Sunday, January 28, 2007

Federer Faces the Future

January 26, 2007

In this weekend's Australian Open finals, Roger Federer hopes to take another step in his quest for tennis history. If he can win the tournament for the third time in four years, it will be his 10th Grand Slam singles title, tying the great Bill Tilden. It will also make him only the sixth man to break into double figures in Grand Slam wins.

But the really historic number that Mr. Federer is aiming for is 14 -- Pete Sampras's record number of major wins. As one way of handicapping Mr. Federer's odds of achieving that goal, we'll use Slam Average (SA). Slam Average measures the ability to win the big ones by taking a player's career slam wins and dividing it by the number of slams he entered. This stat looks at a player's accomplishments the way history does -- where a tough semifinal loss really doesn't mean more than a lackluster first-round exit. Viewed from a distance, winning is indeed everything.

Picking Up Steam

And Mr. Federer has done that, winning nine slams in 30 tries, for a .300 slam average. Among players who played their entire careers after tennis's Open era began in 1968, Mr. Federer trails only Bjorn Borg, the Swedish champ who won 11 out of 27 slams for a .407 SA. But Mr. Federer took his time breaking through, playing 16 slams before his first major victory at Wimbledon in 2003. Since then, he's captured eight majors in only 13 tries, including three of four last year.


Among male players of the Open Era, Roger Federer trails only Bjorn Borg in slam average, a player's winning percentage when he enters one of tennis's four major championships. A potential concern for the 25-year-old Mr. Federer as he pursues Mr. Sampras's record of 14 career Grand Slam wins is that many top players stopped winning majors at a very young age.

He's also keeping pace with Mr. Sampras. After 30 slams, Mr. Sampras had eight wins, and would win his ninth slam in his 31st major. Since Federer is 25 years old (the same age that Mr. Sampras was after 30 slams), he would seem to be a good bet to break Mr. Sampras's record. But history suggests that it's hardly a given. While 25 is young in a sport like baseball or basketball, it's middle-aged in men's tennis.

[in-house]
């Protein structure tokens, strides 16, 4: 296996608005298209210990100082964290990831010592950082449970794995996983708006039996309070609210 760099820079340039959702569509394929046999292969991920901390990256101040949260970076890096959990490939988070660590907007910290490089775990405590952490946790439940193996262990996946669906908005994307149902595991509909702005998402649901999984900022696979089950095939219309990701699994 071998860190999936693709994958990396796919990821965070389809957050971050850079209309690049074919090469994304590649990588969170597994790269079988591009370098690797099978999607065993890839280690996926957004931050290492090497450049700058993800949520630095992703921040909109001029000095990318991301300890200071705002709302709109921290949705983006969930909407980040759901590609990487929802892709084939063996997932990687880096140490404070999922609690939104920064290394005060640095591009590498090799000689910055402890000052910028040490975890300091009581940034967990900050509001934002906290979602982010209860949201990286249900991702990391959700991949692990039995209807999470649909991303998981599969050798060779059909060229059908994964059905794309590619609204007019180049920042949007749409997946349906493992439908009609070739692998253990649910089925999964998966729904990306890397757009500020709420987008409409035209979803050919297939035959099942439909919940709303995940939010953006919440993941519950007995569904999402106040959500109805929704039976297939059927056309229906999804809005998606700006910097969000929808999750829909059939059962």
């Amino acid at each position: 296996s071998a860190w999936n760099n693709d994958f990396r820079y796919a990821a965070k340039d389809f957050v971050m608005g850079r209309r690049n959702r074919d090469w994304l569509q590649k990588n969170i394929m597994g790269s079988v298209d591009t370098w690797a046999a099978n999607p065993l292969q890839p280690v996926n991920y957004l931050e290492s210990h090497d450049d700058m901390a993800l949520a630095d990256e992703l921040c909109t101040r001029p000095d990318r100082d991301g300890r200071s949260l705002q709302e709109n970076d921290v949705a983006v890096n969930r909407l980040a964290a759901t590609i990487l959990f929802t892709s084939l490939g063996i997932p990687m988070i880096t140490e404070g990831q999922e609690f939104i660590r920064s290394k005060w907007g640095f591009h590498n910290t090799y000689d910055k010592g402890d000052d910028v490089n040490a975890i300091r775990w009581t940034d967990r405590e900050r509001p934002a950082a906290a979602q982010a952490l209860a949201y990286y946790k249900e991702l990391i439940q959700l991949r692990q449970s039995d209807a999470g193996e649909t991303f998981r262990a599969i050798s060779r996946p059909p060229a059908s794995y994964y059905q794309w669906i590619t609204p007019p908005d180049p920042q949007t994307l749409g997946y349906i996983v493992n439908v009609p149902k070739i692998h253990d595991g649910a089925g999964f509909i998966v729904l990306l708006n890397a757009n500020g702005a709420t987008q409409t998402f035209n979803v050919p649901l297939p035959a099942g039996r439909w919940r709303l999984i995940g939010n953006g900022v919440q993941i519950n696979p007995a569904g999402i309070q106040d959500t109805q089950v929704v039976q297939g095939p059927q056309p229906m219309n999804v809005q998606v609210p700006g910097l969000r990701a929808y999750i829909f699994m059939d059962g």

Recent history shows just what a young man's game tennis is. Of the 11 players with four or more Grand Slam singles titles who played entirely in the Open era (not including Mr. Federer), six won their last slam before their 26th birthday. That includes Jim Courier, who was finished at age 22; Mats Wilander and Bjorn Borg, who won their last slam titles at age 24; John McEnroe, who was done at 25, and Stefan Edberg and Guillermo Vilas, whose last major titles came at age 26. These players won 83 slams in total, and 61 of them -- or 73.5% -- came before their 26th birthdays.

In short, Mr. Federer's best days could well be behind him.

Federer fans can point to the example of two recent American champions, Mr. Sampras and Andre Agassi, who won majors after their 30th birthdays. However, Mr. Federer faces an obstacle that they were able to avoid -- a great young rival. Tennis is largely a game of rivalries, and by their mid-20s players invariably start losing to younger rivals. Mr. McEnroe got the best of Mr. Borg, and Ivan Lendl, in turn, figured out how to beat Mr. McEnroe. Messrs. Sampras and Agassi took advantage of a relative power vacuum in the game around the turn of the millennium, as the flaws in feisty Lleyton Hewitt's game were quickly exposed, and the supremely talented Marat Safin suffered with injuries and a lack of focus.

Mr. Federer however, has a more-than-worthy foe in 20-year-old Rafael Nadal, despite his loss in the quarterfinals of the Australian Open to Fernando González of Chile. Mr. Nadal has won back-to-back French Opens, beating Mr. Federer in Paris en route both times. And he has shown a versatility in his game -- he gave Mr. Federer a serious scare in last year's Wimbledon finals -- that's reminiscent of Mr. Borg. Plus, he owns a 6-3 career edge over Mr. Federer.

So if Mr. Federer wants to replace Mr. Sampras as the most prolific winner in men's tennis, he's going to have to make the most of his opportunities while he's near his peak -- and before Mr. Nadal reaches his. For all Mr. Federer's greatness, he's facing another rival, Father Time, who simply won't be vanquished.

Bjorn Borg 11 27 .407 24
Roger Federer 9 30 .300 ??
Pete Sampras 14 52 .269 31
Mats Wilander 7 44 .159 24
John McEnroe 7 45 .156 25

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